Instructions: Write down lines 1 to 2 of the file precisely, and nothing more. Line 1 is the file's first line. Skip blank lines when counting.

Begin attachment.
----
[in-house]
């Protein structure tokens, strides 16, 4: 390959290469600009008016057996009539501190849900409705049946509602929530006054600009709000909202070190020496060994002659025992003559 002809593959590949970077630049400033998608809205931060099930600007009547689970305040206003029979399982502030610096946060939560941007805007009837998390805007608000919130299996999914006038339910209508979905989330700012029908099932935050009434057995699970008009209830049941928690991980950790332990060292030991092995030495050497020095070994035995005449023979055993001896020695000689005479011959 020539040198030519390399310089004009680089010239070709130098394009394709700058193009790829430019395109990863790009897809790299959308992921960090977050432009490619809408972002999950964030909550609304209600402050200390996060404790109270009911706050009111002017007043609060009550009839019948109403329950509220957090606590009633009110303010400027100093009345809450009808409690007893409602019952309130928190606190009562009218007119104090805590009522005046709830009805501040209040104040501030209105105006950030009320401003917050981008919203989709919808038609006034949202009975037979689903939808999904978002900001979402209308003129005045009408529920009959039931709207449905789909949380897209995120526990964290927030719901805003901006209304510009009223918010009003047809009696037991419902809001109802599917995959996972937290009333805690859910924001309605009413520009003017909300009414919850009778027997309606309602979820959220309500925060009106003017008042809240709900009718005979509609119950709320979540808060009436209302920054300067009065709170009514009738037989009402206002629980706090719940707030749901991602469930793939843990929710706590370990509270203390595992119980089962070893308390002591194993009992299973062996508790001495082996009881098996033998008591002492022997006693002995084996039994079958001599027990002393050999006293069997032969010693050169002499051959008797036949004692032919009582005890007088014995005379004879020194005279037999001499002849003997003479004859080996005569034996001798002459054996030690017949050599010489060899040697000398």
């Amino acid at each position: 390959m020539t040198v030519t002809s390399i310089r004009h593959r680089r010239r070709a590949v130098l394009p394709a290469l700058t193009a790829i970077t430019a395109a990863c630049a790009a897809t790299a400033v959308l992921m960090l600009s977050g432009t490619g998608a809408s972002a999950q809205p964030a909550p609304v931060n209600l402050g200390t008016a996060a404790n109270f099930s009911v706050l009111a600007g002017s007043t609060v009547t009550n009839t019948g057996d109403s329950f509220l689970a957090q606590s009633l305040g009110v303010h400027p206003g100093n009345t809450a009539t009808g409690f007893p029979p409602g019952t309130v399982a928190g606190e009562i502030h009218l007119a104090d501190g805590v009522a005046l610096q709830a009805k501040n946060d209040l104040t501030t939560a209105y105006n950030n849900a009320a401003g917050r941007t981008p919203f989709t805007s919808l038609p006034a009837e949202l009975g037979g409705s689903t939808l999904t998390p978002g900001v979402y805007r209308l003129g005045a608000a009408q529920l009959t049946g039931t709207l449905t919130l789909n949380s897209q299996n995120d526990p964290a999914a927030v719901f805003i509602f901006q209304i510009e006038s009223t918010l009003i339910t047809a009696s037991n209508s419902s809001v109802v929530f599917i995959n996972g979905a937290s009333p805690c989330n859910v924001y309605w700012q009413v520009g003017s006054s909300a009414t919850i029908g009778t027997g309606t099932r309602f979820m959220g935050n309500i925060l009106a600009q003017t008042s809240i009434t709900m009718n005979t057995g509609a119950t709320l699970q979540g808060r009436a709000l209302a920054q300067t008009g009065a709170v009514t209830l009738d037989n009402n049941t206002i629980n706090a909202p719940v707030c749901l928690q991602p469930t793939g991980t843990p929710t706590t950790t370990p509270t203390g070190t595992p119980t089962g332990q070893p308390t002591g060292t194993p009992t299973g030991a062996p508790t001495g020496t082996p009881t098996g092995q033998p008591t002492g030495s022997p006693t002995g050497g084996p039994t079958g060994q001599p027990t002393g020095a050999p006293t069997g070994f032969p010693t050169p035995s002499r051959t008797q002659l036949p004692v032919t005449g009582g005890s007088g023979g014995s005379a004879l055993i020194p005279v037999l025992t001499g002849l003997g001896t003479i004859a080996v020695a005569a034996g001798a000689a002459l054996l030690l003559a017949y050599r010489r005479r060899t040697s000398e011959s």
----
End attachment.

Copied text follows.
[in-house]
């Protein structure tokens, strides 16, 4: 390959290469600009008016057996009539501190849900409705049946509602929530006054600009709000909202070190020496060994002659025992003559 002809593959590949970077630049400033998608809205931060099930600007009547689970305040206003029979399982502030610096946060939560941007805007009837998390805007608000919130299996999914006038339910209508979905989330700012029908099932935050009434057995699970008009209830049941928690991980950790332990060292030991092995030495050497020095070994035995005449023979055993001896020695000689005479011959 020539040198030519390399310089004009680089010239070709130098394009394709700058193009790829430019395109990863790009897809790299959308992921960090977050432009490619809408972002999950964030909550609304209600402050200390996060404790109270009911706050009111002017007043609060009550009839019948109403329950509220957090606590009633009110303010400027100093009345809450009808409690007893409602019952309130928190606190009562009218007119104090805590009522005046709830009805501040209040104040501030209105105006950030009320401003917050981008919203989709919808038609006034949202009975037979689903939808999904978002900001979402209308003129005045009408529920009959039931709207449905789909949380897209995120526990964290927030719901805003901006209304510009009223918010009003047809009696037991419902809001109802599917995959996972937290009333805690859910924001309605009413520009003017909300009414919850009778027997309606309602979820959220309500925060009106003017008042809240709900009718005979509609119950709320979540808060009436209302920054300067009065709170009514009738037989009402206002629980706090719940707030749901991602469930793939843990929710706590370990509270203390595992119980089962070893308390002591194993009992299973062996508790001495082996009881098996033998008591002492022997006693002995084996039994079958001599027990002393050999006293069997032969010693050169002499051959008797036949004692032919009582005890007088014995005379004879020194005279037999001499002849003997003479004859080996005569034996001798002459054996030690017949050599010489060899040697000398």